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Spring is upon us once again and it's finally starting to warm back up.

Dust off your baskets and get ready to build a beautiful bouquet with us!


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We have recently made changes to our Staff Team and are now seeking to hire

new members to join us! We are actively looking for individuals to fill the following roles:

Moderators, Support Moderators, Discord Moderators, and Event Coordinators.

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Guideline Update: AI & NFT Related Artworks

We have recently made changes to our community guideline regarding: 

AI & NFT Related Artworks. Please read the announcement for more information.

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  • Scams & How to Avoid Them

    System Notice

    While the staff here try their best to be vigilant when it comes to scams, the best tool you have at preventing them is yourself. There are a lot of signs that can tip you off that a user is trying to scam you, and some are more obvious than others. This guide was created so that you can keep yourself safe before the scam happens. 


    While these are typical red flags of a possible scam, remember to look for multiples. Most thieves do most, if not all of these at once. If they're only ticking one thing off the list, it's probably nothing to worry about. Please remember to report anything you feel is suspicious. Do not take it upon yourself to confront a user under any circumstances.


    Important Signs to Look Out For


    1) Extremely High Quality Artwork With No/Low Quality Watermark

    Artists should watermark their artwork, especially pieces they intend to sell. If you see a high quality piece with no watermark, it's a sure bet that they took it from another website and cropped it out, or took it from a resources site that's not intended to be distributed/sold. If it does show a watermark and the watermark is low quality (weird fonts, poorly placed, etc.), it's another sign that they probably took it from somewhere else and are trying to make it seem legit.


    2) High Quality for a Low Price

    If a piece looks like it's worth $100, but the user is only asking for $15, something's off. Most established artists with high quality work will refuse to undersell themselves. While this isn't listed at #1, this is one of the first things that are noticed when dealing with a scam situation.


    3) Inconsistencies in Artwork Style

    If a user posts a few pieces of work as examples and the style varies greatly between each, that's an incredibly obvious sign that the user is trying to sell artwork they might have traced, copied, or stolen elsewhere. This is especially so when dealing with artwork claimed to have been "from scratch". There's a common misconception that even if you trace/paint over an image, it's "from scratch" because technically you did the work yourself, however, that is a misuse of the term. Tracing is tracing, regardless of how much effort you put into it.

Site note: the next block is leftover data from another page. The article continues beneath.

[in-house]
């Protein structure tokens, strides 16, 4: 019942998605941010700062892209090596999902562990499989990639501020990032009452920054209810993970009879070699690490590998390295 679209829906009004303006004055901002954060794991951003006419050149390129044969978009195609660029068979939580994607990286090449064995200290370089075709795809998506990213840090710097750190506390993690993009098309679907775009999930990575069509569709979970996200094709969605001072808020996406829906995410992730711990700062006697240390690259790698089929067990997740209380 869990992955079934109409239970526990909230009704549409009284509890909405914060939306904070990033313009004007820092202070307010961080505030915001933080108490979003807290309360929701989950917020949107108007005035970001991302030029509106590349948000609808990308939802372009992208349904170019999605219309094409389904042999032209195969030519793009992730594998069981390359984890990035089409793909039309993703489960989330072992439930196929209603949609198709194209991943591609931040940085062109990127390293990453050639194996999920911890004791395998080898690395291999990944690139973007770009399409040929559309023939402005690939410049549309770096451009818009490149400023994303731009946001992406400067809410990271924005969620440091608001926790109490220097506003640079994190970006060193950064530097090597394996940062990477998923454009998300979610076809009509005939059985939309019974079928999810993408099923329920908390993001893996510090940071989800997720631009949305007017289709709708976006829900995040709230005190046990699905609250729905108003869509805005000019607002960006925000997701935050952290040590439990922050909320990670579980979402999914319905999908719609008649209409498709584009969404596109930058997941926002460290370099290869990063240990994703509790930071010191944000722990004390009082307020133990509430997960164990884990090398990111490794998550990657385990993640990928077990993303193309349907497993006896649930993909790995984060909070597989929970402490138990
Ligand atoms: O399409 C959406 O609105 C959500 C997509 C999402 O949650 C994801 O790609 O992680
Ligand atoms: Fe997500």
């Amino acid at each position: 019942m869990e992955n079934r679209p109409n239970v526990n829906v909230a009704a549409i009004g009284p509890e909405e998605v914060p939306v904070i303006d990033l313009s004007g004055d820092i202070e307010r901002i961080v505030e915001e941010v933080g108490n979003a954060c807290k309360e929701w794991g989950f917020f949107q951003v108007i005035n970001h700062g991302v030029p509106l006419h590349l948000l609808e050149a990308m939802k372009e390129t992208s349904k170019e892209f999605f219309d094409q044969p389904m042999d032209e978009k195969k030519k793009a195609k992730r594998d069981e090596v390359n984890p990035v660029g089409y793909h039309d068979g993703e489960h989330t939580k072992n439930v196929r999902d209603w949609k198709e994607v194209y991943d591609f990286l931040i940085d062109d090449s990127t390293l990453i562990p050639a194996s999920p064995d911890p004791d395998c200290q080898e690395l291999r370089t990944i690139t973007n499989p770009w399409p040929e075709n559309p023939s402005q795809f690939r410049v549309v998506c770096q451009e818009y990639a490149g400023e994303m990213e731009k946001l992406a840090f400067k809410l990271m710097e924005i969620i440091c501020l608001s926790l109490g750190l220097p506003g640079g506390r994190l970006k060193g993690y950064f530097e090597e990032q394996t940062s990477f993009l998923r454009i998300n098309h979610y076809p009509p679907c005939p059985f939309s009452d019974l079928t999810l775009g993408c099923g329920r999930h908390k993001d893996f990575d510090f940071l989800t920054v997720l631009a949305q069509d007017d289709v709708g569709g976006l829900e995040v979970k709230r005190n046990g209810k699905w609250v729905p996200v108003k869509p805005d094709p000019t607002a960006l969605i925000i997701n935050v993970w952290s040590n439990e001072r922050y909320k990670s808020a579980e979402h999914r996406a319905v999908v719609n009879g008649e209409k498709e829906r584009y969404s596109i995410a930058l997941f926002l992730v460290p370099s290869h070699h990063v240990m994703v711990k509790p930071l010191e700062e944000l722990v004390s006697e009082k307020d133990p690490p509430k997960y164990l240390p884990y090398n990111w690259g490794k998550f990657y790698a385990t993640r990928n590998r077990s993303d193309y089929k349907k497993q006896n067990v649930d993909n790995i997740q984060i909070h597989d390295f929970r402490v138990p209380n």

Note: If you'd like more information regarding tracing vs. from scratch, please view the following article: Click Here


    4) Only Offering Premades

    This is another major sign of a scammer when combined with some of the others. Users can't replicate the pieces they take, so they stick to selling stolen items as premades to try and make as much money as possible in the quickest way. One of the biggest areas hit hard for theft scams is the premade market itself. It's important that you pay attention and protect yourself when seeking art from the market.


    5) Business Handled Exclusively via PMs

    This is pretty much self-explanatory. They insist on handling business via PMs only, such as giving examples of their art, discussing details, and providing finished pieces. This allows the user to trace or steal other pieces to meet your needs out of the public eye to avoid getting caught.



    Smaller Signs to Look Out For


    Even though these are less significant, they're still things you should be aware of, as a combination of them can also mean a possible scam can occur between a transaction with the user. This does not mean that someone with a default photo is a scam artist. Like stated above, an actual scammer will have a mix of these, if not all at once.


    1) Incorrectly Sized Avatar Image

    While this isn't always true, such as with new members who haven't figured out the profile settings, a significant amount of users you see posting artwork for sale using a default photo (or a photo that isn't 160x220) are likely here for malicious purposes.


    2) No Social Media Presence

    Even though not having a social media presence isn't necessarily a bad thing, someone selling high quality art will usually have a presence somewhere, as networking is part of being a successful artist. It is extremely rare that an established artist would have absolutely no social media handles.


    3) Low Post Count

    Like stated previously, this isn't always true, but when combined with other aspects listed here, it's a good indication that the user is likely here for malicious purposes. This is easy to spot in the premade section. If you see a user with very little posts trying to sell premades, especially in the premade market, check to see if they match any of the other signs listed here. If they do, you should probably report it and avoid purchasing anything from them.



    Let me reiterate this one last time. Please remember to report anything you feel is suspicious. Do not take it upon yourself to confront a user under any circumstances. Staff have a responsibility to provide a safe and reliable platform for artists and buyers, so please let us handle these users as you come across them.

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